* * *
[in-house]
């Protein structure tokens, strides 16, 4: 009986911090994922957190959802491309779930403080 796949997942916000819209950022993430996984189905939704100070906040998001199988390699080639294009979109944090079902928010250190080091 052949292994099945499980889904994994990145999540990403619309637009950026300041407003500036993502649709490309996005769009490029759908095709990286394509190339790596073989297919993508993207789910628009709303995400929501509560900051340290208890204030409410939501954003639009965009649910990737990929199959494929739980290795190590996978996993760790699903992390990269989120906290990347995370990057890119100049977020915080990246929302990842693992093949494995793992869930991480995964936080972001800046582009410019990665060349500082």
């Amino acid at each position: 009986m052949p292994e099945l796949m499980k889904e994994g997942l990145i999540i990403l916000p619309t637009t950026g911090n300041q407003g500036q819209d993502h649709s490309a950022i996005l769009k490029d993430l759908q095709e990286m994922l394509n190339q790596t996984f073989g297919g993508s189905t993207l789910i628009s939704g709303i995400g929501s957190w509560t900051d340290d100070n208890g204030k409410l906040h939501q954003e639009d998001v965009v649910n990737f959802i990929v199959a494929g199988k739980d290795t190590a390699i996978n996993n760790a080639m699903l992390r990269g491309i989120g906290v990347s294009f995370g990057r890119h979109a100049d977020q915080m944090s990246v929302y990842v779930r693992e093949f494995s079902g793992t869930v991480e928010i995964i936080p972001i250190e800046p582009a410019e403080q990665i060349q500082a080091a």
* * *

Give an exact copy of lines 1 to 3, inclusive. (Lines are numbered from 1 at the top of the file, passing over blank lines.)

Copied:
[in-house]
């Protein structure tokens, strides 16, 4: 009986911090994922957190959802491309779930403080 796949997942916000819209950022993430996984189905939704100070906040998001199988390699080639294009979109944090079902928010250190080091 052949292994099945499980889904994994990145999540990403619309637009950026300041407003500036993502649709490309996005769009490029759908095709990286394509190339790596073989297919993508993207789910628009709303995400929501509560900051340290208890204030409410939501954003639009965009649910990737990929199959494929739980290795190590996978996993760790699903992390990269989120906290990347995370990057890119100049977020915080990246929302990842693992093949494995793992869930991480995964936080972001800046582009410019990665060349500082």
């Amino acid at each position: 009986m052949p292994e099945l796949m499980k889904e994994g997942l990145i999540i990403l916000p619309t637009t950026g911090n300041q407003g500036q819209d993502h649709s490309a950022i996005l769009k490029d993430l759908q095709e990286m994922l394509n190339q790596t996984f073989g297919g993508s189905t993207l789910i628009s939704g709303i995400g929501s957190w509560t900051d340290d100070n208890g204030k409410l906040h939501q954003e639009d998001v965009v649910n990737f959802i990929v199959a494929g199988k739980d290795t190590a390699i996978n996993n760790a080639m699903l992390r990269g491309i989120g906290v990347s294009f995370g990057r890119h979109a100049d977020q915080m944090s990246v929302y990842v779930r693992e093949f494995s079902g793992t869930v991480e928010i995964i936080p972001i250190e800046p582009a410019e403080q990665i060349q500082a080091a």